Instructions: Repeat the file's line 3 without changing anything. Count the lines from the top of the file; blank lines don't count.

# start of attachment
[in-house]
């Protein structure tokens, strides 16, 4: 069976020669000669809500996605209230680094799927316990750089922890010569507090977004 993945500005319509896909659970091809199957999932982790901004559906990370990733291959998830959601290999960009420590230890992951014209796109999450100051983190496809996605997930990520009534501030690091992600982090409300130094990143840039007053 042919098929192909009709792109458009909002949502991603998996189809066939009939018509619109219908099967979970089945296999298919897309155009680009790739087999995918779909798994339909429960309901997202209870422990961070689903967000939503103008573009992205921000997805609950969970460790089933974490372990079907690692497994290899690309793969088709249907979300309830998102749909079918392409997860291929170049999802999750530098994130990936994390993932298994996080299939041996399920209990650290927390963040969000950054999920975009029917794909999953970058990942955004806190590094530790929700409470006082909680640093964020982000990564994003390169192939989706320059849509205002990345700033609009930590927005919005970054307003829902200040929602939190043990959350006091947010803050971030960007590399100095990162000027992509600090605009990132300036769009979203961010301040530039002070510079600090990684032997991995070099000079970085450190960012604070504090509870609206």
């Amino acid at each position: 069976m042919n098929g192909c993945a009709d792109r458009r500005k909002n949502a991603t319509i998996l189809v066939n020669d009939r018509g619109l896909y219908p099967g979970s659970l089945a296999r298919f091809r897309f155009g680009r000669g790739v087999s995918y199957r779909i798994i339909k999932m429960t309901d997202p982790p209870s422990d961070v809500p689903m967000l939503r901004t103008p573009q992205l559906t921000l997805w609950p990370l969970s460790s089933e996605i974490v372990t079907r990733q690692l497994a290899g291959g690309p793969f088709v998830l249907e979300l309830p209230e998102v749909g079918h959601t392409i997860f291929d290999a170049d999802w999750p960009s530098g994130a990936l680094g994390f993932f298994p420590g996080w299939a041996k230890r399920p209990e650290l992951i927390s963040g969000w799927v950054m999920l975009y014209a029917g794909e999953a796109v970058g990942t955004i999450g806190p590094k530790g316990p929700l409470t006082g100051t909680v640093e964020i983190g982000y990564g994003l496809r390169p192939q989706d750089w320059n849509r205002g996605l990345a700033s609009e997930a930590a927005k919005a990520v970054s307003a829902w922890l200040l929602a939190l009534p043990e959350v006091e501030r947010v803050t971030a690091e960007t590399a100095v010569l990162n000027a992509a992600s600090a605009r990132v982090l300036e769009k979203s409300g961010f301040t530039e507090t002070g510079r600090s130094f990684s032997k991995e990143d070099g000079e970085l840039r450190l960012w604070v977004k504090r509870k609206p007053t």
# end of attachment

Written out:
């Amino acid at each position: 069976m042919n098929g192909c993945a009709d792109r458009r500005k909002n949502a991603t319509i998996l189809v066939n020669d009939r018509g619109l896909y219908p099967g979970s659970l089945a296999r298919f091809r897309f155009g680009r000669g790739v087999s995918y199957r779909i798994i339909k999932m429960t309901d997202p982790p209870s422990d961070v809500p689903m967000l939503r901004t103008p573009q992205l559906t921000l997805w609950p990370l969970s460790s089933e996605i974490v372990t079907r990733q690692l497994a290899g291959g690309p793969f088709v998830l249907e979300l309830p209230e998102v749909g079918h959601t392409i997860f291929d290999a170049d999802w999750p960009s530098g994130a990936l680094g994390f993932f298994p420590g996080w299939a041996k230890r399920p209990e650290l992951i927390s963040g969000w799927v950054m999920l975009y014209a029917g794909e999953a796109v970058g990942t955004i999450g806190p590094k530790g316990p929700l409470t006082g100051t909680v640093e964020i983190g982000y990564g994003l496809r390169p192939q989706d750089w320059n849509r205002g996605l990345a700033s609009e997930a930590a927005k919005a990520v970054s307003a829902w922890l200040l929602a939190l009534p043990e959350v006091e501030r947010v803050t971030a690091e960007t590399a100095v010569l990162n000027a992509a992600s600090a605009r990132v982090l300036e769009k979203s409300g961010f301040t530039e507090t002070g510079r600090s130094f990684s032997k991995e990143d070099g000079e970085l840039r450190l960012w604070v977004k504090r509870k609206p007053t």